Certain kinds of fruit can also provide lots of calcium. For example, one medium orange contains 60 milligrams of calcium, Lappe says.
Dried fruit is often an even better source of calcium. For example, dried figs contain 61 milligrams of calcium per 1/4 cup.
8. Sesame seeds
Though they may be tiny, sesame seeds pack a big calcium punch. A 1/4 cup of these beige seeds contain 351 milligrams of calcium.
How much calcium is enough?
“Daily calcium recommendations vary by age and sex based on different needs throughout the lifespan,” Lappe says.
— Children and adolescents aged 9 to 18 have the highest requirements at 1,300 milligrams per day.
— Adults are recommended to 1,000 to 1,200 milligrams per day, “especially for women and those who are pregnant and/or breastfeeding,” Lappe says.
“Three servings of dairy (milk, yogurt and cheese) will get you close to this recommendation of 1,000 milligrams per day,” Proctor says, “while also providing 13 essential nutrients.” But as noted, several of the nondairy foods on this list can get you across the line too. Plus, some of these nondairy foods “will also contribute additional important nutrients such as vitamin C and fiber.”
To supplement or not?
“If you have any concerns regarding your calcium levels, talk with your doctor about starting a calcium supplement,” Hardie says. “They may refer you to your local pharmacist for guidance around drug interactions or a registered dietitian to determine whether your diet is calcium-deficient or not.”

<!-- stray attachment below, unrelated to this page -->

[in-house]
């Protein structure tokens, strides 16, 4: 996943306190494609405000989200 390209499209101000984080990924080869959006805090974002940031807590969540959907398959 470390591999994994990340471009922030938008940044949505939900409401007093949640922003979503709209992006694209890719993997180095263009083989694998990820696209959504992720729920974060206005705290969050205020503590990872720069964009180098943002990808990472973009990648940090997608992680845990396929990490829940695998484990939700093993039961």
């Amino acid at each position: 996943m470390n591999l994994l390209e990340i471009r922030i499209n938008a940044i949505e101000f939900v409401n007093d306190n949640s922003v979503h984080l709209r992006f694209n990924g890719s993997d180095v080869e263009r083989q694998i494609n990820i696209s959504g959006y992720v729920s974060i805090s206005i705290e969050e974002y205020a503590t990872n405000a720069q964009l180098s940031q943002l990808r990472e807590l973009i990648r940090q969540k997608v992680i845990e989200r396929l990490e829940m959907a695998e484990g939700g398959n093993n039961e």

If you’re not able to meet your calcium needs through diet alone, a supplement might be a good idea, Lappe says. If you’re doing that, you should also consider whether you’re taking in sufficient vitamin D because that essential nutrient “greatly enhances the absorption of calcium. Supplementing with both can be helpful.”
Vitamin D is also present in a variety of foods, including salmon, sardines and egg yolks. Your body can also make vitamin D in your skin when it’s exposed to sunlight.
However, it’s possible to take in too much calcium, so you need to be careful that you’re not taking too much. For Lappe, the best advice is to talk with an expert. “If you’re concerned about calcium and other nutrient needs, consider reaching out to a dietitian for personal guidance. Their nutritional expertise can help ensure your body is receiving enough calcium, especially to lower the risk of bone loss down the road.”
8 nondairy foods that are high in calcium:
2. Fortifed foods.
3. Plant-based milks.
4. Leafy greens.
8. Sesame seeds.